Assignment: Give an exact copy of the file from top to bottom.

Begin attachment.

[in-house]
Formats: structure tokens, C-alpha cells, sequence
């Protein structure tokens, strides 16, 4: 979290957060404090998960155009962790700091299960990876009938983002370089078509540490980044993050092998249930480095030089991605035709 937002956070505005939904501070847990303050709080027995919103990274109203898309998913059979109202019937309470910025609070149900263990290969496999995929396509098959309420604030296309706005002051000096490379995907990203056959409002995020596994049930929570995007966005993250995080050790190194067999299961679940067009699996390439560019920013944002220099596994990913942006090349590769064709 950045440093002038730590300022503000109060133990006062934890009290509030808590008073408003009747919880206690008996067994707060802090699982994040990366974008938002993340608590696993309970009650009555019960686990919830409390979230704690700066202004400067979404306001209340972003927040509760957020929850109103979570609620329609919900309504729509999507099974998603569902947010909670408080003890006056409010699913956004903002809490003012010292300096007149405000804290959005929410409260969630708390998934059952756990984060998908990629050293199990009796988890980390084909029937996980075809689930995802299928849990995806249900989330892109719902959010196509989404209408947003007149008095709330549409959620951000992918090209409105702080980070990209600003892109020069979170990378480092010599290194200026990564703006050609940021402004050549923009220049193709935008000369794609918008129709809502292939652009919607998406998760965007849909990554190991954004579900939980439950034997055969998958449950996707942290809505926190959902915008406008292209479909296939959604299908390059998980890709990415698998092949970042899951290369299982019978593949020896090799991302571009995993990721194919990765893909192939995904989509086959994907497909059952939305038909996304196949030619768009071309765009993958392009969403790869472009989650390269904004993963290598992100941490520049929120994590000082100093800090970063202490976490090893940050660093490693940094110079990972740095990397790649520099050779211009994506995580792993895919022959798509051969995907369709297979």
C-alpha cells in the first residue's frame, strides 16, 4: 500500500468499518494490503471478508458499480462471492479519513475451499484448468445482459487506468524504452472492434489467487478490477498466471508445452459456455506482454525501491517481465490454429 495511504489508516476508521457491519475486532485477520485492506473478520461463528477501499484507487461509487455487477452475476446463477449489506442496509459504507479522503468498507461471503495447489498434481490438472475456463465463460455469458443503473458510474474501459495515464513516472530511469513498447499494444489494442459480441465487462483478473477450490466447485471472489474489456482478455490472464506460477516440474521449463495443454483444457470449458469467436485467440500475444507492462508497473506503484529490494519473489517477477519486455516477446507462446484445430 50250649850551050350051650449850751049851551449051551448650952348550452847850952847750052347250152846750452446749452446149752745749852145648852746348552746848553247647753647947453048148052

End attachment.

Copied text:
[in-house]
Formats: structure tokens, C-alpha cells, sequence
């Protein structure tokens, strides 16, 4: 979290957060404090998960155009962790700091299960990876009938983002370089078509540490980044993050092998249930480095030089991605035709 937002956070505005939904501070847990303050709080027995919103990274109203898309998913059979109202019937309470910025609070149900263990290969496999995929396509098959309420604030296309706005002051000096490379995907990203056959409002995020596994049930929570995007966005993250995080050790190194067999299961679940067009699996390439560019920013944002220099596994990913942006090349590769064709 950045440093002038730590300022503000109060133990006062934890009290509030808590008073408003009747919880206690008996067994707060802090699982994040990366974008938002993340608590696993309970009650009555019960686990919830409390979230704690700066202004400067979404306001209340972003927040509760957020929850109103979570609620329609919900309504729509999507099974998603569902947010909670408080003890006056409010699913956004903002809490003012010292300096007149405000804290959005929410409260969630708390998934059952756990984060998908990629050293199990009796988890980390084909029937996980075809689930995802299928849990995806249900989330892109719902959010196509989404209408947003007149008095709330549409959620951000992918090209409105702080980070990209600003892109020069979170990378480092010599290194200026990564703006050609940021402004050549923009220049193709935008000369794609918008129709809502292939652009919607998406998760965007849909990554190991954004579900939980439950034997055969998958449950996707942290809505926190959902915008406008292209479909296939959604299908390059998980890709990415698998092949970042899951290369299982019978593949020896090799991302571009995993990721194919990765893909192939995904989509086959994907497909059952939305038909996304196949030619768009071309765009993958392009969403790869472009989650390269904004993963290598992100941490520049929120994590000082100093800090970063202490976490090893940050660093490693940094110079990972740095990397790649520099050779211009994506995580792993895919022959798509051969995907369709297979």
C-alpha cells in the first residue's frame, strides 16, 4: 500500500468499518494490503471478508458499480462471492479519513475451499484448468445482459487506468524504452472492434489467487478490477498466471508445452459456455506482454525501491517481465490454429 495511504489508516476508521457491519475486532485477520485492506473478520461463528477501499484507487461509487455487477452475476446463477449489506442496509459504507479522503468498507461471503495447489498434481490438472475456463465463460455469458443503473458510474474501459495515464513516472530511469513498447499494444489494442459480441465487462483478473477450490466447485471472489474489456482478455490472464506460477516440474521449463495443454483444457470449458469467436485467440500475444507492462508497473506503484529490494519473489517477477519486455516477446507462446484445430 50250649850551050350051650449850751049851551449051551448650952348550452847850952847750052347250152846750452446749452446149752745749852145648852746348552746848553247647753647947453048148052